In addition, we review human rights aspects at our sites through site security risk assessments. In 2021, we formalized the assessments as security audits, which will be implemented at regular intervals in line with the audit plan in the future. The audits are one control mechanism of our security governance framework. Increased risk transparency and centralized CAPA tracking allows us to ensure that out sites meet security-relevant human rights aspects.

Through the Together for Sustainability (TfS) initiative, we determine whether our strategic suppliers comply with human rights standards.

Human rights and investment decisions

When projects exceed a certain cost threshold, our Investment Committee must approve the expenditure. In its decision, the committee considers various aspects related to the project, including environmental impact and health and safety. Furthermore, our Code of Conduct is binding where investment decisions are concerned. In 2021, we integrated human rights topics into the decision-making process for mergers and acquisitions.

Creating awareness among our employees

To embed respect for human rights even more strongly throughout the company, we are continuously expanding our internal communication and awareness training on human rights and modern slavery.

To train our Managing Directors and senior leaders reporting directly to the Executive Board, we offer an e-learning course on the requirements of our Human Rights Charter and our Social and Labor Standards Policy and the implementation thereof in their areas of responsibility. In addition, the onboarding course for all new EHS managers covers the topics of human rights and modern slavery. Furthermore, during the reporting period the regional Security Academy meetings elaborated on current developments in the areas of human rights and modern slavery. The Security Academy is a training platform for our local, national and regional Security functions. It addresses security-relevant topics and is coordinated by our Corporate Security Group function.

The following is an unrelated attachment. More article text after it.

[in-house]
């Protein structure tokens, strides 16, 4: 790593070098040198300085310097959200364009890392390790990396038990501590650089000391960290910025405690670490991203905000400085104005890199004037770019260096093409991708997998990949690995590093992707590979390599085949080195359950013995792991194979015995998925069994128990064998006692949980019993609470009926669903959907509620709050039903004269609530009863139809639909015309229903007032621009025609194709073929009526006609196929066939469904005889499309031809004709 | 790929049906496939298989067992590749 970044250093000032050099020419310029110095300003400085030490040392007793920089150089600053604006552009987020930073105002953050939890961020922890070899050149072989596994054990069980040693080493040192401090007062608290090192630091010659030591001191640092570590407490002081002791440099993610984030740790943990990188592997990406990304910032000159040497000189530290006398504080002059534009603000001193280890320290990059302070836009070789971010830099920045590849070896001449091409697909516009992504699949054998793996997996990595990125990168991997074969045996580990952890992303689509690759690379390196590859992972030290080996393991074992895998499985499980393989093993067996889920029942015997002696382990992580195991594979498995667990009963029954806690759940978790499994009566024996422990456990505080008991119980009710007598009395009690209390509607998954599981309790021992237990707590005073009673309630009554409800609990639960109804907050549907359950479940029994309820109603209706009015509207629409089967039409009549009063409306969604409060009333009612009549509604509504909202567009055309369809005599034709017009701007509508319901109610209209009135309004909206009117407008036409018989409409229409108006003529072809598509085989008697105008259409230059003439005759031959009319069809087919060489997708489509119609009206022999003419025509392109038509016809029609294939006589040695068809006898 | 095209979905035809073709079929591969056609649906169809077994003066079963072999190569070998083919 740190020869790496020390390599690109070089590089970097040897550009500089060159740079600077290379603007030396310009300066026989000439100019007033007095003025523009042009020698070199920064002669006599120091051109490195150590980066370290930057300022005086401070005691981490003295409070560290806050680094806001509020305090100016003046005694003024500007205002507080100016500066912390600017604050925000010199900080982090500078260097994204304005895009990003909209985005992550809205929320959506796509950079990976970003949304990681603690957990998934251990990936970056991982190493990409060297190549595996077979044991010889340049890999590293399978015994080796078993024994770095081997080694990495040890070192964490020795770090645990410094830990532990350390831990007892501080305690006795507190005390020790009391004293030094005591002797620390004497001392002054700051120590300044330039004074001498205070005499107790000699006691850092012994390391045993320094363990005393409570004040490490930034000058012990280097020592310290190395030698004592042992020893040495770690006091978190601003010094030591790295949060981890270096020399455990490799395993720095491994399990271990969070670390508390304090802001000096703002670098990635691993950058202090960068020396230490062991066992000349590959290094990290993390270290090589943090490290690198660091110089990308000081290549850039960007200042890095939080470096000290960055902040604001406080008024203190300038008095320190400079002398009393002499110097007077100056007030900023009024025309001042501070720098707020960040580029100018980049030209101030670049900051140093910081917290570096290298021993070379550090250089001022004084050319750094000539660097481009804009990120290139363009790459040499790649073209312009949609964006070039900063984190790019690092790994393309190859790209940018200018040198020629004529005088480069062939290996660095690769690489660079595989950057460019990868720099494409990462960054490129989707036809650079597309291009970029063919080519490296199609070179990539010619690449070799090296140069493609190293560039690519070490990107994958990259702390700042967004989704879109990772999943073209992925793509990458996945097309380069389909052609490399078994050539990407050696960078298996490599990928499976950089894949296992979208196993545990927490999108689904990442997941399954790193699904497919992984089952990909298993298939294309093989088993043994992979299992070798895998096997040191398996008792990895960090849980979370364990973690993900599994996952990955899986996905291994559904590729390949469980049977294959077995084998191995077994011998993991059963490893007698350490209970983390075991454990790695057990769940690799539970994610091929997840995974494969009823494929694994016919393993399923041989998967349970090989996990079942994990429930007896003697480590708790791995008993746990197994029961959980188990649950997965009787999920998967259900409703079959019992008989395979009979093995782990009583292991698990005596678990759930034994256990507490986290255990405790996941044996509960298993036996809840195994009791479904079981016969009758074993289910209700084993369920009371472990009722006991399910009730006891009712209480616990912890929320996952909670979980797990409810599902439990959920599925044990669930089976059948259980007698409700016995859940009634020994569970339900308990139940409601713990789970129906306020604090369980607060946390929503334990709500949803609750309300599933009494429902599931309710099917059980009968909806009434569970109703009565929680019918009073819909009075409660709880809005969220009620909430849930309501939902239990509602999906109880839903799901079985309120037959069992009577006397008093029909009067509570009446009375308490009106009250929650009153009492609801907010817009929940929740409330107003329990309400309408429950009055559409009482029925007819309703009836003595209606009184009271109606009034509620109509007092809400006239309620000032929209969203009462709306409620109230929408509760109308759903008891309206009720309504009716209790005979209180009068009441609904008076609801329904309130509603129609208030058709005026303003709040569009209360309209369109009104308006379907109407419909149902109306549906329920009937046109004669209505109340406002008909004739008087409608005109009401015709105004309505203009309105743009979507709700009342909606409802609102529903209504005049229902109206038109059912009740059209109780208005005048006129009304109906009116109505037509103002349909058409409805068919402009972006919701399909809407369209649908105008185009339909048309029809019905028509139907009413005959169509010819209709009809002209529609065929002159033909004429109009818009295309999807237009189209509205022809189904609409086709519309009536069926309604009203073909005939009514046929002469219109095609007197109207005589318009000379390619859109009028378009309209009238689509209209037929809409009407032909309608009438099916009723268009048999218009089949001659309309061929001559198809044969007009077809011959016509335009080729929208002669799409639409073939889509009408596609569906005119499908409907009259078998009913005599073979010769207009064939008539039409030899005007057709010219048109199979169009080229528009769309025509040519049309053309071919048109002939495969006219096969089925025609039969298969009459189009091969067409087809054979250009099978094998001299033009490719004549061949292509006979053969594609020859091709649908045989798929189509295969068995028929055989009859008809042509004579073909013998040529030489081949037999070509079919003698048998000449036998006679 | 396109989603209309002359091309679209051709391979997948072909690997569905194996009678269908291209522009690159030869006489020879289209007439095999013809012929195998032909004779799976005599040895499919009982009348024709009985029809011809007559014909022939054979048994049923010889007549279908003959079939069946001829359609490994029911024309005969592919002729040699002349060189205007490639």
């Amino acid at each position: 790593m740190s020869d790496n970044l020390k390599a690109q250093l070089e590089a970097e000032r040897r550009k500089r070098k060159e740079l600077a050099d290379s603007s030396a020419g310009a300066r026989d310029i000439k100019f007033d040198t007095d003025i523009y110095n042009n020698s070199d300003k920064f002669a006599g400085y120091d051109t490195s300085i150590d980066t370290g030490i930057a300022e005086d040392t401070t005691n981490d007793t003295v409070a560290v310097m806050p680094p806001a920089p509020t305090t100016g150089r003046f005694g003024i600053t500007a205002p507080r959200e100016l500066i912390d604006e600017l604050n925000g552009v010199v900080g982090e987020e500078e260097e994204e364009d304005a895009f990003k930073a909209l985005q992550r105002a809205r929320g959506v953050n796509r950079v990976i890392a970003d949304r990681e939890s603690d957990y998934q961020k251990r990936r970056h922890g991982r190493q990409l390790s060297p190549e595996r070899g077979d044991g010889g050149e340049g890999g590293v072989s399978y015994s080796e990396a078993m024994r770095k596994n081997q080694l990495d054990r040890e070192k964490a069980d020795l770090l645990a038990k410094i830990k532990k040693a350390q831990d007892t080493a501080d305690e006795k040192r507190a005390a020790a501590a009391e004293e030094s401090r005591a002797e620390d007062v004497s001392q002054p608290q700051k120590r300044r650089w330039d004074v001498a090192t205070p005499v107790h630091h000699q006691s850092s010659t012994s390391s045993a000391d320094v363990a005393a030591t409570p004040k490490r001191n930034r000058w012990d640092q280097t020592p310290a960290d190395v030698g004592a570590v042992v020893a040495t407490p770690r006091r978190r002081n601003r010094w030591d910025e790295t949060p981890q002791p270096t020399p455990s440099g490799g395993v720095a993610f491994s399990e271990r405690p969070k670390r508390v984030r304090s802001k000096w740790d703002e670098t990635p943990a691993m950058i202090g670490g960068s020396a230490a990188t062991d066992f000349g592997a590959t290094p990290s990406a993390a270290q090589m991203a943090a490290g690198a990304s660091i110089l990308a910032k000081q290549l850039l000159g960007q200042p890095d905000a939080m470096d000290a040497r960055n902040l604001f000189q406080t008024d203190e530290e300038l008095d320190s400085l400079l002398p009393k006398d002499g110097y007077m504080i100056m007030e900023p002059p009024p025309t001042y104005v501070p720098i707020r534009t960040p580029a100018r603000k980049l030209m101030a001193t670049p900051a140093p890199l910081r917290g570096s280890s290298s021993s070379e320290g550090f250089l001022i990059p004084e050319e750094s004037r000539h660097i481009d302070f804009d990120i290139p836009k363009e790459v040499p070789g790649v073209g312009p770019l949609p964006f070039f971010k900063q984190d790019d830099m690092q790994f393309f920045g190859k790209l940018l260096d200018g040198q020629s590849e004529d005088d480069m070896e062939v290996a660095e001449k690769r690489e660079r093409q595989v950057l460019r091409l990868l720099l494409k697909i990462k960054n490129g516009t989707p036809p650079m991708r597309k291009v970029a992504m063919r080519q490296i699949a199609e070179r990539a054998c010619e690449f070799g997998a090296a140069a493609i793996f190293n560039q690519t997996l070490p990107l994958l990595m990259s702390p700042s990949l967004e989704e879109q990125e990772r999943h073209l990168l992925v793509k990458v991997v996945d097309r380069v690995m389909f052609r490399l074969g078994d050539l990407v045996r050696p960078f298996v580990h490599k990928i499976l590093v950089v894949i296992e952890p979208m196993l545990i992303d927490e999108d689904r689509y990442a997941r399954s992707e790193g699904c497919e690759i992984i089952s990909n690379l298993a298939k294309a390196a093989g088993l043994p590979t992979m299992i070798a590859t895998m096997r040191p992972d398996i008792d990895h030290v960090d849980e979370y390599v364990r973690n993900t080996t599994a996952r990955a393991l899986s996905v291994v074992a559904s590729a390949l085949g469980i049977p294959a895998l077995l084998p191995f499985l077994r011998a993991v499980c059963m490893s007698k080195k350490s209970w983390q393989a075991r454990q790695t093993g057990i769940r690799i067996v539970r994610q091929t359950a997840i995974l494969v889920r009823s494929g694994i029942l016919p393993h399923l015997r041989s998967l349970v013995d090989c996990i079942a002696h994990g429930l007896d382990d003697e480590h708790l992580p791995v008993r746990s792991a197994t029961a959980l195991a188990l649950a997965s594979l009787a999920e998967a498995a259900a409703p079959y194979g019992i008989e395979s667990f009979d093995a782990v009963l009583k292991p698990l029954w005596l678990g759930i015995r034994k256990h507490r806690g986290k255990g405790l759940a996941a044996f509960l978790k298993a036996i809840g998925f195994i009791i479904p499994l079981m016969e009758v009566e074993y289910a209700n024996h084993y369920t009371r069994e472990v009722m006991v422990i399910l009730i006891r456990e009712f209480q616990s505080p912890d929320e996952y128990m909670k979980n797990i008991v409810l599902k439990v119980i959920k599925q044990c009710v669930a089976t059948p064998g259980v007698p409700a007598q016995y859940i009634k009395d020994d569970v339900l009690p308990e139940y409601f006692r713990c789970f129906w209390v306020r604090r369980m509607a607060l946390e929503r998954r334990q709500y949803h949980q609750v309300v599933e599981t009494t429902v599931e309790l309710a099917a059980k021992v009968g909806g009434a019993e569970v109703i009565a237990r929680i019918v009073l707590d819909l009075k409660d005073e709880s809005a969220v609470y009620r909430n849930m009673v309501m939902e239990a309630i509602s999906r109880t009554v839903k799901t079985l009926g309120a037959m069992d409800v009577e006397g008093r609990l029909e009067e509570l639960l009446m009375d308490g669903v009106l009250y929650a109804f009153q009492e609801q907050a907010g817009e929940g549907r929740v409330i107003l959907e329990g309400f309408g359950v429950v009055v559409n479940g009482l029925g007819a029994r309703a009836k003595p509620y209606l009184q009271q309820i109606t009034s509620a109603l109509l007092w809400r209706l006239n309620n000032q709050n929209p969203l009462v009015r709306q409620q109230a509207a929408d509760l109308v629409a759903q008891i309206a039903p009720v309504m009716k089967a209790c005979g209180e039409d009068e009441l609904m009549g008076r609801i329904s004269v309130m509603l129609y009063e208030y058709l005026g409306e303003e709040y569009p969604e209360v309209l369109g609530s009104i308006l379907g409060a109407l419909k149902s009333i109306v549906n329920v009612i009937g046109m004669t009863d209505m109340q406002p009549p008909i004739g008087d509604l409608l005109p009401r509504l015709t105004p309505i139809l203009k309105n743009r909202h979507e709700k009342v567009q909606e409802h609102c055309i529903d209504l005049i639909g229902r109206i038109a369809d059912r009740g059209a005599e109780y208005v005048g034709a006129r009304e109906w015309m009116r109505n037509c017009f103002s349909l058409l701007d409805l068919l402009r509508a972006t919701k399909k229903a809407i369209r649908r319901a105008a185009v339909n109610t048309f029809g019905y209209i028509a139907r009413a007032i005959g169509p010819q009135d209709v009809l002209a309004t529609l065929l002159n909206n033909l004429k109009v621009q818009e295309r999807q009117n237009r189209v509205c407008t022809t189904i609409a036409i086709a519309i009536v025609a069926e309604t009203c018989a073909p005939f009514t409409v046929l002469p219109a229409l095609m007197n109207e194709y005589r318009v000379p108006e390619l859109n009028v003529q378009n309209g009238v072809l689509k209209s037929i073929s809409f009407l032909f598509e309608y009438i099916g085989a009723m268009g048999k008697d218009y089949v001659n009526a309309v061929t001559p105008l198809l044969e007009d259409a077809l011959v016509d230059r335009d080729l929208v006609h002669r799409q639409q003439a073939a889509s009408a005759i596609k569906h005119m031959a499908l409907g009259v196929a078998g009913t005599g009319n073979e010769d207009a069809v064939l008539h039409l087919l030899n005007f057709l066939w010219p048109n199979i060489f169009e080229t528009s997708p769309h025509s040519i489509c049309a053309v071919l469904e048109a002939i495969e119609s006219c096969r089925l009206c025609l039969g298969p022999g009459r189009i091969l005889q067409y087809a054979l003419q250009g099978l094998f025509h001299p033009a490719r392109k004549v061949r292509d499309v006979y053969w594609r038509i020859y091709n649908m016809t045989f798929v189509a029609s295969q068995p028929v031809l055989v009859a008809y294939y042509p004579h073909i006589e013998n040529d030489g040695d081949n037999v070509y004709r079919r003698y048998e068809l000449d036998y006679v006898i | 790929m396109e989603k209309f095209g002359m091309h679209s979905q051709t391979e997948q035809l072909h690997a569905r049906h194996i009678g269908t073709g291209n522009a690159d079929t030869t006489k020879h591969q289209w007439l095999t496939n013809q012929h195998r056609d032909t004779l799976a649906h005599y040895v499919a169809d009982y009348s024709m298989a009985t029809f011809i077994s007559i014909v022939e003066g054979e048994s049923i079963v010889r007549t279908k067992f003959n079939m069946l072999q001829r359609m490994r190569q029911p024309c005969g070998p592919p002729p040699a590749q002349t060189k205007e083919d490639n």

Training courses for our suppliers

As part of our membership of TfS, in 2021 we helped develop a concept for a sustainability management training platform, which is scheduled for rollout in 2022. It will be available globally, in multiple languages to all buyers and suppliers of the 31 TfS member companies.

We also participated in the #TfSTalks by sharing our conflict minerals approach, among other things. This new, interactive webinar format allows companies to exchange and discuss best practice approaches.